MEDIA ADVISORY: UW-Madison experts ready to talk Olympics
As millions prepare to watch the world’s best athletes compete in the PyeongChang 2018 Olympic Winter Games Feb. 7 through Feb. 25, experts from UW–Madison can speak on a wide range of subjects relating to the competition.
David Fields is a historian with expertise on Korea. He is an affiliated faculty member for the Center for East Asian Studies and deputy director for digital projects at the Center for the Study of the America Constitution. Fields edited “The Diary of Syngman Rhee, 1904–34, 1944,” which was published by the National Museum of Korean Contemporary History in 2015. He was also a Fulbright Scholar at Yonsei University in Seoul, South Korea, from 2016-2017. He can be reached at firstname.lastname@example.org.
Eunsook Jung is a political scientist with expertise on Korea. She is an affiliated faculty member with the Center for Southeast Asian Studies, Center for East Asian Studies & Middle Eastern Studies Program, with an appointment in the Department of Political Science. Jung has taught several courses on politics in Southeast Asia. She speaks extensively on Korea. An upcoming public talk will examine the developments of the missile crisis and North-South Korea relations, and how they affect security in East Asia and the United States. She can be reached at email@example.com.
‘Smart’ textiles for athletes
Within the last 10 years, e-textiles have evolved to incorporate technology that can sense information; transfer data; transmit power, sound, or visuals; and create illumination. Might the future for high performance athletes include computation technology within the uniform?
Kevin Ponto is an assistant professor in the Design Studies Department at UW–Madison whose work spans the disciplines of art, science, engineering and design. His area of research centers on integrating computation into textiles. He can be reached at 608-265-3958 or firstname.lastname@example.org.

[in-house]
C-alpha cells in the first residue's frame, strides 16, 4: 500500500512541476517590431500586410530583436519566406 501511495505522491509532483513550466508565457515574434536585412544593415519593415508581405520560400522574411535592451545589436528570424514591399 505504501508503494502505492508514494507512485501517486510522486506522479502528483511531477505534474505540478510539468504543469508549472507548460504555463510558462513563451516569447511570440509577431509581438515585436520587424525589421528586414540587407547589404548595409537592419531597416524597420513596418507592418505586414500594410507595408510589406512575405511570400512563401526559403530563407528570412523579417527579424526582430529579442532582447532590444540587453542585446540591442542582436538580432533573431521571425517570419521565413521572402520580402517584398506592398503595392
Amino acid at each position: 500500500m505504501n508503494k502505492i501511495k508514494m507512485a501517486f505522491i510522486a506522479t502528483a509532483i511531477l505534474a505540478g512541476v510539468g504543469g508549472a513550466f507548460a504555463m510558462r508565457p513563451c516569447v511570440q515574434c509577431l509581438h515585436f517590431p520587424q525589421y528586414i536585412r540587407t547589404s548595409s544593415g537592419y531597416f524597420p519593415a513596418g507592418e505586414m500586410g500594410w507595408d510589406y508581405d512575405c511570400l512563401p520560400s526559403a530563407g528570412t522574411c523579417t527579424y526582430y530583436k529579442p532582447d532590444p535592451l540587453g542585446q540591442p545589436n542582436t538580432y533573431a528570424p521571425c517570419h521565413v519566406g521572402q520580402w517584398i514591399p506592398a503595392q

Race and gender
Linda Greene, Evjue-Bascom Professor of Law, will be paying attention to race and gender issues related to the Games. Greene has served as the U.S. Olympic Legislation Committee chair and co-founded the Black Women in Sport Foundation. She has written about the inclusion of women in Olympic governing bodies, equity between male and female Olympians, and how women athletes are represented in the media. She can be reached at email@example.com.
All that training doesn’t make elite athletes any more immune to mental illness than the rest of us. Dr. Claudia Reardon learned this anecdotally via her brother Andrew Rock, a professional sprinter who won a gold medal in the 2004 Athens Olympics. When his fellow runners found out that his little sister is a psychiatrist, they’d seek her out.
“I started to get all kinds of interesting curbside questions,’’ she recalled. “I think the general perception of their physical prowess does a disservice to athletes – they may not be asked during checkups about problems they have with mood and anxiety disorders.”
Reardon currently serves as co-chair of the International Olympic Committee’s Workgroup on Mental Illness in Elite and Olympic Athletes. An associate professor of psychiatry and UW consulting sports psychiatrist to Badger Athletics, she is available to address any topics of mental illness in elite athletes. This includes depression, anxiety, eating disorders, substance use disorders, suicide, and others. Reardon can be reached at firstname.lastname@example.org, 608-265-5481.
Inquiries regarding Olympic Men’s Hockey Head Coach Tony Granato should be directed to Paul Capobianco in UW Athletics, email@example.com.
The Olympic women’s hockey team features several former Badgers, including Brianna Decker, Meghan Duggan, Hilary Knight and Alex Rigsby. Contact A.J. Harrison in UW Athletics, firstname.lastname@example.org.